Managing Bandwidth Across the Cloud

    One of the primary tenets of cloud computing is that it assumes there is plenty of low-cost bandwidth to go around. And yet when we take a look around the globe, it becomes pretty apparent that bandwidth is not equally available, and that pricing varies widely.

    In order to deploy cloud computing on a global basis, IT organizations are going to need to find some way of finding the least expensive route from any given end point to the centralized resources residing in any given data center.

    While the term cloud implies ubiquitous availability, the reality is that servers still need to sit in a physical data center. Ipanema Technologies president Reza Mahdavi says this simple fact of physics is the rationale behind the development of his company’s approach to bandwidth management.

    The company’s Autonomic Networking System automatically determines the least expensive, most efficient route from any given end point back to the data center. Even in countries such as the U.S., bandwidth rates can vary widely during any time of the day. And in other countries around the globe, bandwidth access can be very expensive indeed.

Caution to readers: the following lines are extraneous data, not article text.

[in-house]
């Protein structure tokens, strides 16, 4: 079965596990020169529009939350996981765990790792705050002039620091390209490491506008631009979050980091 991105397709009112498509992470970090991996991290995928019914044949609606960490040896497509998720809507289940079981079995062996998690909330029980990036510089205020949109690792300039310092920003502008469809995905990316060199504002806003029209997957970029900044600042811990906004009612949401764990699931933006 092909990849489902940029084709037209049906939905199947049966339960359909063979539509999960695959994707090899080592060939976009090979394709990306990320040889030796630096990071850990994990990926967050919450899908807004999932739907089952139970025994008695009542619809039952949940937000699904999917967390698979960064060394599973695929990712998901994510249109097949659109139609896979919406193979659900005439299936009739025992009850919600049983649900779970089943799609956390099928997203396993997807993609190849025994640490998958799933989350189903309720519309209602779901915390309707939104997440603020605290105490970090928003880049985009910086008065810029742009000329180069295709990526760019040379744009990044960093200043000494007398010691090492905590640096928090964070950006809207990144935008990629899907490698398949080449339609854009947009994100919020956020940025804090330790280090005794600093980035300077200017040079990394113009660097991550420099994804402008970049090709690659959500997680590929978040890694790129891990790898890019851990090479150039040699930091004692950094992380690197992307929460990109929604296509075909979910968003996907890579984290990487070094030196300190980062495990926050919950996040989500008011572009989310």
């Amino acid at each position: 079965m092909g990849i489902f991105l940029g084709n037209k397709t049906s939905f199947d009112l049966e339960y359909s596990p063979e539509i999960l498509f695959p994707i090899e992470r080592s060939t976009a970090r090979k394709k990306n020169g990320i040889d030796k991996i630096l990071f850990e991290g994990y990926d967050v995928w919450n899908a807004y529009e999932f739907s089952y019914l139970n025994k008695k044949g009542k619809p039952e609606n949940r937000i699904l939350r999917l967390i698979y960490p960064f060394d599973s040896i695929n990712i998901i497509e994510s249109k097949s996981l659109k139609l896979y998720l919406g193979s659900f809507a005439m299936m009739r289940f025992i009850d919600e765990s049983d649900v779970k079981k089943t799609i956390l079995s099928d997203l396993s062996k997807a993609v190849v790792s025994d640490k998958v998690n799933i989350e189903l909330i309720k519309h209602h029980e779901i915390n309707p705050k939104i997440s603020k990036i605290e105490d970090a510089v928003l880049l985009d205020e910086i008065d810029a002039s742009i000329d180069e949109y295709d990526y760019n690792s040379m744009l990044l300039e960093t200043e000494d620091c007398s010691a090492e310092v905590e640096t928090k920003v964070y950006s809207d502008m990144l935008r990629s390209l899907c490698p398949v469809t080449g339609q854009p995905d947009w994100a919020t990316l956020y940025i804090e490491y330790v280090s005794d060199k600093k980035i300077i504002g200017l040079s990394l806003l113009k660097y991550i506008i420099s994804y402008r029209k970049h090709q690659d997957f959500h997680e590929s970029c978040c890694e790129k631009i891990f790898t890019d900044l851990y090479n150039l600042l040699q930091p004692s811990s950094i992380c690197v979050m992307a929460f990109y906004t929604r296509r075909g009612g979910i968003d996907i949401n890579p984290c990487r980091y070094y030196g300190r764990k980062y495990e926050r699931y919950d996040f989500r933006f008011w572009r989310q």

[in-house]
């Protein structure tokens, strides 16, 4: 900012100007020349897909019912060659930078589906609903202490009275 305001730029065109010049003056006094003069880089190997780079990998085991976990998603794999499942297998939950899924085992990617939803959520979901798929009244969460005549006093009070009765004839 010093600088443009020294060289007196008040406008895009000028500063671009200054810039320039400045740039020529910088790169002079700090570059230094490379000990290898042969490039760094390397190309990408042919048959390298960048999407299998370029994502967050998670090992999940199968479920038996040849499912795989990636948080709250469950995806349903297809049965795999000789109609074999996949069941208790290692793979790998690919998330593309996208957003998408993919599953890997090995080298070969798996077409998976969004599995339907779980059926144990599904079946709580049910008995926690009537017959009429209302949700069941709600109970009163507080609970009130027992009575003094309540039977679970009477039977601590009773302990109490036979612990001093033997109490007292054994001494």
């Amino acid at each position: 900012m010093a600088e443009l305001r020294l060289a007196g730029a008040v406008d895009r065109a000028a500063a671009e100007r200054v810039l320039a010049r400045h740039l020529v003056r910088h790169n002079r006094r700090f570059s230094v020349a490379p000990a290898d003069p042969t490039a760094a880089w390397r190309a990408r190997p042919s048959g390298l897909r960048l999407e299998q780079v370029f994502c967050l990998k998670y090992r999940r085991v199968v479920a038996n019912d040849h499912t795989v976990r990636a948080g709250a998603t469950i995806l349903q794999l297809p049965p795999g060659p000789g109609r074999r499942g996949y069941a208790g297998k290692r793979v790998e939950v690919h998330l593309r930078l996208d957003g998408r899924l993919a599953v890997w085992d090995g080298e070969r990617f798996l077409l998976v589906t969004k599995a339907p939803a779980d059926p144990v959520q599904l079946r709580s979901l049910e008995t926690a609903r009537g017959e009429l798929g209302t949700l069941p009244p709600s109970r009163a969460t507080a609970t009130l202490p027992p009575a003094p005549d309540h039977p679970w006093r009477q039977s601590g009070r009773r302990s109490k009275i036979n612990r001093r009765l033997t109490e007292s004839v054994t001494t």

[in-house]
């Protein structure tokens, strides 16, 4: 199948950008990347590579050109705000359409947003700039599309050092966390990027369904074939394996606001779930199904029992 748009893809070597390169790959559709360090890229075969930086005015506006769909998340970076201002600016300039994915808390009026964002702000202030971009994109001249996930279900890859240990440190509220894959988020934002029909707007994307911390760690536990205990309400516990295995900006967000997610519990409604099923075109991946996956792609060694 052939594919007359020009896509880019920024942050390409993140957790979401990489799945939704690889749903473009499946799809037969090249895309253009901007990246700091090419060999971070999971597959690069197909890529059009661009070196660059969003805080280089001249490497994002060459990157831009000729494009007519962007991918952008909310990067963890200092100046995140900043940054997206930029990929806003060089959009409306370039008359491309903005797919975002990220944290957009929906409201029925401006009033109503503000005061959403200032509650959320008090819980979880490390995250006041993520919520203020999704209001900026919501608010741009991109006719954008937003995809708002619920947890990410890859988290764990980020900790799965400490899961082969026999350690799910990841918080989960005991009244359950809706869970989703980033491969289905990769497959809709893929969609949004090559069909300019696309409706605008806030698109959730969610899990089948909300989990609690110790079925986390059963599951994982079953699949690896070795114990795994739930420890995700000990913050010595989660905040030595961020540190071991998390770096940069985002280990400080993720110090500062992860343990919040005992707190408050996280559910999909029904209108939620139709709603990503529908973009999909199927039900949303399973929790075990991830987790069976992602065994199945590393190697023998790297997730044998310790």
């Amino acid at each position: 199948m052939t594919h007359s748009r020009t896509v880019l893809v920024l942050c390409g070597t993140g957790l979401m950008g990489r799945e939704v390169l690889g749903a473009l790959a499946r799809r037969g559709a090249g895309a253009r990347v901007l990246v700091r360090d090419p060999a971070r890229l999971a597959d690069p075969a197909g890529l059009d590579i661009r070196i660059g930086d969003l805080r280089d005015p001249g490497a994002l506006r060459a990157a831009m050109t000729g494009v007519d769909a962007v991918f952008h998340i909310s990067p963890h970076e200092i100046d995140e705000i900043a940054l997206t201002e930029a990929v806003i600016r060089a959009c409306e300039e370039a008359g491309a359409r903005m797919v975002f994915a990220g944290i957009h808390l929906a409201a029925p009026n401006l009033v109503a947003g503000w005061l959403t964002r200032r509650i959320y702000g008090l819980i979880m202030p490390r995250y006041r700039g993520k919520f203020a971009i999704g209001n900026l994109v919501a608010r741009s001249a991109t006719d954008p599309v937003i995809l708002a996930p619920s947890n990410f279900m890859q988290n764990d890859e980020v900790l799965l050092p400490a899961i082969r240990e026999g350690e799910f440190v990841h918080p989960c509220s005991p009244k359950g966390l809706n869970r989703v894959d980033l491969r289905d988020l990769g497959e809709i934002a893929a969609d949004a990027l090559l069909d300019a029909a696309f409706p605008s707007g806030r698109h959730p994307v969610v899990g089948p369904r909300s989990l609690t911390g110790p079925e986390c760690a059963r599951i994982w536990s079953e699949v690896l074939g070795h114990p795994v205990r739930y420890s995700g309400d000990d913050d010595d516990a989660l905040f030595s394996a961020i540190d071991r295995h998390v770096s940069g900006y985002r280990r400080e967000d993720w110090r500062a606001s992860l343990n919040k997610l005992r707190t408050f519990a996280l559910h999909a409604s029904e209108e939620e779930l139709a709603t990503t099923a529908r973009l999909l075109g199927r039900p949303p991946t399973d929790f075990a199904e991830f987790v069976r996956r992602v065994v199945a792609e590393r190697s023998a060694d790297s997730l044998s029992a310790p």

As cloud computing evolves, Mahdavi is betting that IT organizations are going to want to play multiple carriers off one another to find the best pricing on a daily basis. The only thing preventing that from happening is lack of insight into what fees are being charged at what time of day, which is something Ipanema Technologies is determined to optimize by providing network visibility from Layer 2 all the way to Layer 7.

    Mike Vizard
    Mike Vizard
    Michael Vizard is a seasoned IT journalist, with nearly 30 years of experience writing and editing about enterprise IT issues. He is a contributor to publications including Programmableweb, IT Business Edge, CIOinsight and UBM Tech. He formerly was editorial director for Ziff-Davis Enterprise, where he launched the company’s custom content division, and has also served as editor in chief for CRN and InfoWorld. He also has held editorial positions at PC Week, Computerworld and Digital Review.

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